A St Helens dad has told how his sight was saved after surgeons removed a large brain tumour – by operating through his nose.
Simon Stevenson-Black underwent the rare surgical procedure to remove a growth which doctors believe had been growing for up to a decade before he was diagnosed.
Because of its position close to his left eye, doctors feared he could eventually be blinded if the operation did not go ahead. However, the 39-year-old stunned medics by making such a speedy recovery that he was driving and back at work within weeks of his operation.
Dad-of-two Simon suffered a decade of splitting headaches and lack of energy but put his ailments down to the stresses and strains of work.
It wasn’t until he found that his vision had begun to blur and cloud over that his wife, Kate, finally persuaded him to visit his GP.
After spectacularly failing an eye test, medics booked him in for an MRI scan – and his GP revealed it showed a worrying shadow.
Simon, of Hedworth Gardens, Rainhill, said: “Waiting for answers that weekend was awful. We went to some pretty dark places. But by the Monday I resolved that, whatever the tests showed, the only way to address it was head-on.”
Doctors discovered Simon had a 3cm benign tumour growing on his pituitary gland - the small oval-shaped gland at the base of the brain below the optic nerve.
Astonishingly, his consultant estimated that it had been growing for up to 10 years.
“That thought really stuck in our minds,” he said.
“How could something so major have been going on inside my body for so long without me realising?”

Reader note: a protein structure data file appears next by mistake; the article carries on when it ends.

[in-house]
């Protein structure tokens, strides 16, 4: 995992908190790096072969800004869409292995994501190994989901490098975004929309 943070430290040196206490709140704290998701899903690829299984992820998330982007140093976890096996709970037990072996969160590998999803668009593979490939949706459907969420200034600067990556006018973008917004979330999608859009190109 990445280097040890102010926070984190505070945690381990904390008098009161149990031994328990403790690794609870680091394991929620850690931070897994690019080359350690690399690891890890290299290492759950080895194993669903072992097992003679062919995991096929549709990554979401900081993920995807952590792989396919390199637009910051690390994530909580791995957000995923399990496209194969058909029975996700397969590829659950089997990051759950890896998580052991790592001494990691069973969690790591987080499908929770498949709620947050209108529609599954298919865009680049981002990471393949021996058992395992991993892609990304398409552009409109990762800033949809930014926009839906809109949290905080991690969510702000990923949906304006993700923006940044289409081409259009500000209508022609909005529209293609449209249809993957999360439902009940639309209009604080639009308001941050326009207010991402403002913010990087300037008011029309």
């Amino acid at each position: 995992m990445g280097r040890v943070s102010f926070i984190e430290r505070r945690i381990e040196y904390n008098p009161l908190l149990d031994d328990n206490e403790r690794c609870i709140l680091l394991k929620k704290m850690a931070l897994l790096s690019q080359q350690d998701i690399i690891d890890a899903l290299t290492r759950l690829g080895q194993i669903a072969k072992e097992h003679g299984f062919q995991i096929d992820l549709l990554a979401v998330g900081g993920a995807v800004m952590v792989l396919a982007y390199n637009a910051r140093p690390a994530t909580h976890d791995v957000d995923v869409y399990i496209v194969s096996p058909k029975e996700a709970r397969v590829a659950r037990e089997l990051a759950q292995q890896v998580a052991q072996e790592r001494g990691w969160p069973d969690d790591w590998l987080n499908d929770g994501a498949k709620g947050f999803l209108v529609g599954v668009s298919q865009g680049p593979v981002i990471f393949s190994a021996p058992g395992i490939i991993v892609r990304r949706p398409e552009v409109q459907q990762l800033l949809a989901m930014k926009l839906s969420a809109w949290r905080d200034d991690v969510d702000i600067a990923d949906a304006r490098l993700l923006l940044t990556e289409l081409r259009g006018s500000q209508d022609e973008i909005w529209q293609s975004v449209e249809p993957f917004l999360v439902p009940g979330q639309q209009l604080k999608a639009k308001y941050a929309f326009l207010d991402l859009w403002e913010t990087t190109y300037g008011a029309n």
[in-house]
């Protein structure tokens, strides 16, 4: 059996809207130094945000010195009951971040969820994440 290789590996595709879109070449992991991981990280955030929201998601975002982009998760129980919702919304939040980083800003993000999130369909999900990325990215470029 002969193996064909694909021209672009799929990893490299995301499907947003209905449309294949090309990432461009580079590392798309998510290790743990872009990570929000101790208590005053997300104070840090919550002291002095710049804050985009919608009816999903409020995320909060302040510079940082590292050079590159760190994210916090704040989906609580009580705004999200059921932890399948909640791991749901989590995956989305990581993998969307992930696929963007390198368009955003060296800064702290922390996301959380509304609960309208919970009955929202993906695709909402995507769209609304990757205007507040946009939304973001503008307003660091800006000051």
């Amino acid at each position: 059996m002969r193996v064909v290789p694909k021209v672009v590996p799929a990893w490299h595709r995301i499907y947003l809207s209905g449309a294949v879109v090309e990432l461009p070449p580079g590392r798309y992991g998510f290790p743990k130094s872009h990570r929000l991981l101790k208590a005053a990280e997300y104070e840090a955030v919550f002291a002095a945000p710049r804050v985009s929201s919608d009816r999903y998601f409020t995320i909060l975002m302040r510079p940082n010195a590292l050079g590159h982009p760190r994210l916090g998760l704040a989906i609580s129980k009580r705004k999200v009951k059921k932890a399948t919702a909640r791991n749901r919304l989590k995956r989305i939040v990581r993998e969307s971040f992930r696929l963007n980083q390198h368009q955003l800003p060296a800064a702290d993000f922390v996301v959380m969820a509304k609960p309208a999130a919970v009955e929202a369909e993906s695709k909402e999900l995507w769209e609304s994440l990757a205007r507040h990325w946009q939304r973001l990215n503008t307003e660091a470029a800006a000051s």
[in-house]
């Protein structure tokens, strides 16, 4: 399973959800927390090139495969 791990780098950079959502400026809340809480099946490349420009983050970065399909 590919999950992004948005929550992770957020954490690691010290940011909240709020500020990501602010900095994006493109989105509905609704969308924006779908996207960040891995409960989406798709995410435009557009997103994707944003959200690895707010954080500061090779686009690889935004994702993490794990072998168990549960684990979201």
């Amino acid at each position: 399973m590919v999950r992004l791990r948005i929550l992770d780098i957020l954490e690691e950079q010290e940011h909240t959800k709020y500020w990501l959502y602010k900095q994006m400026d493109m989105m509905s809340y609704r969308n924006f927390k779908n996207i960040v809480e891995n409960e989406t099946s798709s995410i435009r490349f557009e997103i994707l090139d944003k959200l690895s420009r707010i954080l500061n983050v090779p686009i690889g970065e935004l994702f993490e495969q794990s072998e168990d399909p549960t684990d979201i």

Within days of diagnosis Simon was admitted to the Walton Centre in Liverpool. He told daughters Lily, eight, and Faith, six, he was having the backs of his eyes washed.
The operation involved surgeons carefully removing the tumour in pieces through his nostril.
Simon, a landscape architect, was back home five days later and driving his car again within a month.
His story is set to be featured in the new Channel 5 series Brain Hospital: Saving Lives at 9pm tomorrow evening (Thursday, February 13).
He said: “It was quite emotional watching the first draft of the episode. There’s a lot of stuff on there that I wasn’t aware of at the time and it brings all the feelings, emotions and terror right back.
“To see the operation itself was a bit weird too. I’m glad I participated though. If just one person sees the programme, recognises they feel the same as I did and goes to get themselves checked out then it will have all been worth it.”
Although surgeons were not quite able to remove the entire tumour - which means further monitoring - Simon now feels 10 years younger.
He added: “The headaches have stopped and the hair growth is returning. I feel very lucky. We all face different challenges throughout our lives but the outcome for me is looking very positive and promising at this stage.”